Significance to the salvation


This paper is to briefly examine the seven "I AM" statements of Jesus and their significance to the salvation. John is the only gospel that uses the "I AM" statements of Jesus as a framework for representing the Gospel.

The Gospel of John is an extraordinary unique account in the New Testament. The Greek expression ego eimi means and denotes "self-identity in self-sufficiency." When Jesus declared, "Before Abraham was born, I am," presents a claim to be the eternal God of redemption, Yahweh, I AM who I AM. (Exodus 3:14) He states His eternal pre-existence and His absolute deity (John 8:58). Abraham, as with all mortals, came into existence at one point in time. The Son of God does not have a beginning: He is eternal; and He is God. This observed in Jesus' use of the words "I AM" for Himself. The Greek translation of (Exodus 3:6, 14) in which God unveiled His identity to Moses as the "I AM." Thus, Jesus was claiming to be the ever-existing, self existent God.

Jesus claimed to be God Himself in human form. The Jews did not respond with words but picked up stones to kill Him for blasphemy. This is a vivid picture of a mob ready to kill Jesus already from the beginning."[1] No other religion in all of history has made such claims to deity. The Gospel of John records other "I AM" statements that and then continues to express a deep theological thought in terms of metaphorical statements. The "I AM" statements found in the Gospel of John Jesus made these statements beginning with the words "I AM" and then continued to express deep theological thought in terms of metaphorical statements. The "I AM" statements of the Gospel of John are: the Bread of life or the living bread (John 6:35, 48 51), the light of the world (John 8:12, 9:5), the gate (John 10:7, 9), the good Shepherd (John 10:11, 14), the resurrection and the life (John 11:25), the way the truth and the life (John 14:6), and the vine (John 15:1, 5).[2]

This is the first of seven such emphatic statements in this Gospel. Jesus removes the misconception of the bread of which He speaks of is not like the manna, something they could pick up and eat. It is nothing less than Himself His "I AM the bread of life" is another way of linking life in the closest fashion with Jesus. He Himself is the food, the sustainer and nourishes of Spiritual life. From this bread we really obtain life.[3] As He seeks to elicit their faith in Himself, He is met with a challenge to demonstrate His credentials they inquired what sign do you do that they may see and believe to add on our forefathers ate manna in the desert, as it is written, He gave them bread to eat (v.31) they were implying that Moses gave them the manna for Jesus goes on to correct their misunderstanding. He states "I tell you the truth it was not Moses who gave you the bread from heaven, but it was my Father (v.32) to that He states, "My Father gives you the true bread from heaven. For the bread of God is He who comes down from heaven (v.33) By this Jesus was not only implying that God gave "bread from heaven" in the past and continues to do so in the immediate present, but was also implying that He Himself is "the bread of God come down from heaven" (v.33). In apparent expression of some stirring of spiritual desire they ask for this bread from heaven, though how earth-bound their understanding remains will emerge as the conversation continues" in response to their request that Jesus makes the astounding claim, "I AM the bread of life he who comes to me will never go hungry and he who believes in me will never be thirsty (v.35). This saying actually enshrines the essence of Jesus' message. He is the answer to all human needs.[4]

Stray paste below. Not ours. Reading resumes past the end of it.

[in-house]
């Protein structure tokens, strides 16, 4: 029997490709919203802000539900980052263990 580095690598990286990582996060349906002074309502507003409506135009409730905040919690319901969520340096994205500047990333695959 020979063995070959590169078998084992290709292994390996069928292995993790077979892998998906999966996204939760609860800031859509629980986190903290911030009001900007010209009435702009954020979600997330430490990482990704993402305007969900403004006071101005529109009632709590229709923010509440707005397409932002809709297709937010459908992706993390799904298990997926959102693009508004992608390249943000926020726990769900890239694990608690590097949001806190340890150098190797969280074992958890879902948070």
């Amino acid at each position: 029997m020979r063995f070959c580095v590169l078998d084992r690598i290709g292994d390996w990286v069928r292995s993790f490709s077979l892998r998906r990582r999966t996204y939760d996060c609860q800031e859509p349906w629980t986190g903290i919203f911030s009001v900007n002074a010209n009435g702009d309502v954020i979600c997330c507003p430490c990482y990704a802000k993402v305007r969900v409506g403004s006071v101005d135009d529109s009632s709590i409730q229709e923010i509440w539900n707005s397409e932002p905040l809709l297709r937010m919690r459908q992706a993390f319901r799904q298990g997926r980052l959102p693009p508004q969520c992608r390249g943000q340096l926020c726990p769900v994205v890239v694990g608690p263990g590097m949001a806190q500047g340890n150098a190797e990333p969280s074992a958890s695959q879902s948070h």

Jesus affirms to a crowd of Jewish people, "I AM the light of the world." John informed us in the prologue that the Incarnate Word was the life and the life was the light of men. Jesus is the only light and that people must respond to the coming of the light by believing in Him apart from that they are lost eternally. The light shines in the darkness, but the darkness has not understood it" (v.4-5) the light metaphor elaborates what he has previously said. John states that Jesus made the claim about being "the light of the world. Whoever follows me will never walk in darkness but will have the light of life" (John 8:12). In the subsequent interaction between Jesus and the crowd, the Gospel of John makes it clear that these Jewish people (who did not believe in Jesus) were still walking in darkness. John has Jesus saying to them, "You are from your father the devil and you choose to do your father's desires" (John 8:44).

The healing of the blind man shows the truth of Jesus' statement as "I AM the light of the world" (John 8:12; 9:5) the significance of this miracle is that those who reject Him and refuse the light of His truth are spiritually blind (John 9:41) when the Pharisees questioned the blind man they were in unbelief of the miracle, because they were ignorant and thus they were spiritual blind themselves. So they were divided in their conclusion saying that Jesus is not from God (John 9:16), they questioned the miracle (v.18), they speak of Jesus as a sinner (v.24), they show their disbelief by questioning who Jesus is (v.29), and Jesus pronounces them that they are "blind sinners" (v.41). Jesus is the light of the whole world and that the people's eternal destiny depends on their reaction to Him[5]